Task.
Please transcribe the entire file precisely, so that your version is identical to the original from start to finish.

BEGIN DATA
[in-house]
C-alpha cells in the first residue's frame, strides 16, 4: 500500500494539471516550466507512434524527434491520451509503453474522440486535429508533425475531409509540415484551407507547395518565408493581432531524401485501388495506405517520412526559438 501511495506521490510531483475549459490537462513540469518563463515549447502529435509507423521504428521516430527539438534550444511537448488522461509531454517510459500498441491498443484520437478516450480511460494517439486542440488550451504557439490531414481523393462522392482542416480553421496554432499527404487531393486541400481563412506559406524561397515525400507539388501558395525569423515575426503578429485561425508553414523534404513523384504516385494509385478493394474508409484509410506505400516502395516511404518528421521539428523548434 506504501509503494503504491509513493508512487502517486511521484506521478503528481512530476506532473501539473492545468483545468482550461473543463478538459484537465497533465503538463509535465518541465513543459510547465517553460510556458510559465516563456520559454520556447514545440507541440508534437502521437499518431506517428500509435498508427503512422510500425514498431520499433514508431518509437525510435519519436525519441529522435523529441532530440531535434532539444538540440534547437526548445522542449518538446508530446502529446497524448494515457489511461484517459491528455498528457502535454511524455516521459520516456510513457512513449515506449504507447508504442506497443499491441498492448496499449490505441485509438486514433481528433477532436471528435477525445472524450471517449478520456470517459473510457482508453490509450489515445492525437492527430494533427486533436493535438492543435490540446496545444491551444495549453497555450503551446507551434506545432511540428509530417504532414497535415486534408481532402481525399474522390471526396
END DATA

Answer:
[in-house]
C-alpha cells in the first residue's frame, strides 16, 4: 500500500494539471516550466507512434524527434491520451509503453474522440486535429508533425475531409509540415484551407507547395518565408493581432531524401485501388495506405517520412526559438 501511495506521490510531483475549459490537462513540469518563463515549447502529435509507423521504428521516430527539438534550444511537448488522461509531454517510459500498441491498443484520437478516450480511460494517439486542440488550451504557439490531414481523393462522392482542416480553421496554432499527404487531393486541400481563412506559406524561397515525400507539388501558395525569423515575426503578429485561425508553414523534404513523384504516385494509385478493394474508409484509410506505400516502395516511404518528421521539428523548434 506504501509503494503504491509513493508512487502517486511521484506521478503528481512530476506532473501539473492545468483545468482550461473543463478538459484537465497533465503538463509535465518541465513543459510547465517553460510556458510559465516563456520559454520556447514545440507541440508534437502521437499518431506517428500509435498508427503512422510500425514498431520499433514508431518509437525510435519519436525519441529522435523529441532530440531535434532539444538540440534547437526548445522542449518538446508530446502529446497524448494515457489511461484517459491528455498528457502535454511524455516521459520516456510513457512513449515506449504507447508504442506497443499491441498492448496499449490505441485509438486514433481528433477532436471528435477525445472524450471517449478520456470517459473510457482508453490509450489515445492525437492527430494533427486533436493535438492543435490540446496545444491551444495549453497555450503551446507551434506545432511540428509530417504532414497535415486534408481532402481525399474522390471526396